Meet my current go-to snack, breakfast, and late-night treat: maple-ginger almond butter. Slathered on toast (as here), used as a dip for tart apple slices (pink lady are my favorite), or — let's be real — savored with a spoon, this spicy-salty-sweet spread satisfies. One bite of this upgraded almond butter and you'll be as hooked as I am. Luckily, it only takes a few minutes to make, so what are you waiting for?
Green smoothies are all the rage, but does the green color and flavor bum you out? Superfood expert Julie Morris knows that not everyone appreciates their morning blend to look like pureed vegetables, so she developed a "green" cherry vanilla smoothie that's not actually green.
Williams-Sonoma just picked up her latest cookbook release, Superfood Smoothies: 100 Delicious, Energizing, and Nutrient-Dense Recipes ($17). Julie says it's a sign of the times (and the growing green drink trend) that a store known for its pastry supplies would want to feature a book on superfood-packed smoothies; people love treats like cupcakes but want to find easy, fast, and palatable ways to eat more fruits and veggies. Her cookbook covers tons of enticing smoothie recipes (chocolate chip cookie dough, for instance), but the catch is that all the ingredients are superfoods (aka nutrient-dense foods).
When demoing the cherry vanilla smoothie, Julie shared some tips on smoothie-making technique. Always put the densest fruit first, in this case the frozen cherries. Follow it with lighter greens, almond butter (so it doesn't stick to the blades or the sides of the blender container), and coconut water. Lastly, prevent any powders, in this instance wheatgrass, from sticking to the sides by adding them in last.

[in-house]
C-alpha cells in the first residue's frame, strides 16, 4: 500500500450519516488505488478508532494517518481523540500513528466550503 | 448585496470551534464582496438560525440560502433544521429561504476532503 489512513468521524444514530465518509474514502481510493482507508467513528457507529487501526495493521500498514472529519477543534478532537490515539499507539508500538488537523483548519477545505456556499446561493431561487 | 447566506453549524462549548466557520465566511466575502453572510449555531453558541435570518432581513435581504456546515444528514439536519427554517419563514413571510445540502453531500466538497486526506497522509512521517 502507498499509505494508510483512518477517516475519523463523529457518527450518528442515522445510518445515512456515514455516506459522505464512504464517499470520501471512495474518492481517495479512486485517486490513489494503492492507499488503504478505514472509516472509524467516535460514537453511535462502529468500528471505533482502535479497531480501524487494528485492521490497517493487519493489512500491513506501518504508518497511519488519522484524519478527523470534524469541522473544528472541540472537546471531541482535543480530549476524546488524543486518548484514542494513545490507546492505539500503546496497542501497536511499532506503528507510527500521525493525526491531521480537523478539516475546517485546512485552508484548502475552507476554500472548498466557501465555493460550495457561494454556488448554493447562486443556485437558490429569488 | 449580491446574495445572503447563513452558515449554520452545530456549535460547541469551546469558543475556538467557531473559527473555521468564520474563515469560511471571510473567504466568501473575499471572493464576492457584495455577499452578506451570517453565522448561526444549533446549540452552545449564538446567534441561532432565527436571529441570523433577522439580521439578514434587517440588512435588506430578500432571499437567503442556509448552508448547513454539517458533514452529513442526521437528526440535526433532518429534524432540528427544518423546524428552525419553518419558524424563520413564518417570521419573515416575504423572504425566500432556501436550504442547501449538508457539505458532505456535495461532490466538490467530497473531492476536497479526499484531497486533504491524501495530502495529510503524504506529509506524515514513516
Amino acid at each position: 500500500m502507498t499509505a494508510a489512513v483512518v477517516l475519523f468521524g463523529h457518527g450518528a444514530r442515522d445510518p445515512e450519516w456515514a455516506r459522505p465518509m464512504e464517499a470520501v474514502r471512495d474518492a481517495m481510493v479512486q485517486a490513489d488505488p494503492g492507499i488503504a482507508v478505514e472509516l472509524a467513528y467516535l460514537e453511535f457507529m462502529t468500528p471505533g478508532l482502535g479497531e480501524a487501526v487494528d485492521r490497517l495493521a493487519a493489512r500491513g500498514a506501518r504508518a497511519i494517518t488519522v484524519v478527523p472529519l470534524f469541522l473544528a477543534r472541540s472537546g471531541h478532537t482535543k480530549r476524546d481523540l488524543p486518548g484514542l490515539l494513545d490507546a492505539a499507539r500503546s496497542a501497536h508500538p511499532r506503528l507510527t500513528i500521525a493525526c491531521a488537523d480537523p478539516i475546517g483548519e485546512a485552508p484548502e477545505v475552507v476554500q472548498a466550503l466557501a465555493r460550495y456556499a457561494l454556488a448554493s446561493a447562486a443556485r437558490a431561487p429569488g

This green smoothie truly tastes like a cherry vanilla shake, and yet it contains a salad's worth of the good green stuff. Keep reading for the recipe.
Classic hummus has its place, but this variation takes advantage of Fall and Winter's bountiful squash harvest. This creamy, slightly sweet dip is reminiscent of the chickpea variety, but its comforting flavors are perfect for cooler weather. And, since it's high in vitamin A from the squash and healthy fats from the tahini and olive oil, it's a healthy dip addition to any tailgating party.
Watch out, french fries: you've got competition. After a brief dip in bubbling hot oil, Spam transforms into a crisp-tender snack that gives the burger's best friend a run for its money. The cherry on top? Three zippy sauces to pair with your porky fries, including a Sriracha-laced version of ketchup. (For an epic, on-trend meal, pair this snack with a homemade ramen burger.) Watch the video to see how to make this must-try bite, then get the recipes.
If you're craving something sweet, but know a cookie will have you feeling flat, reach for this warm, low-cal option instead: honey roasted cinnamon chickpeas. High in protein and fiber, chickpeas offer a satisfying crunch when roasted, and if you toss them with a little honey and cinnamon, you'll have a sweet treat that will also give you a boost of energy.
15-ounce can organic garbanzo beans
1/2 tablespoon olive oil
1 tablespoon honey
1/2 teaspoon cinnamon
1/8 teaspoon nutmeg
1/8 teaspoon sea salt
- Preheat oven to 375 °F. Line a baking sheet with parchment paper or a Silpat silicone mat.
- Drain and rinse the chickpeas in a colander. Place them on a towel to dry off.
- Spread chickpeas on a baking sheet in a single layer. Bake for approximately 45 minutes or until crispy. Test one, and if it's still soft, bake for longer.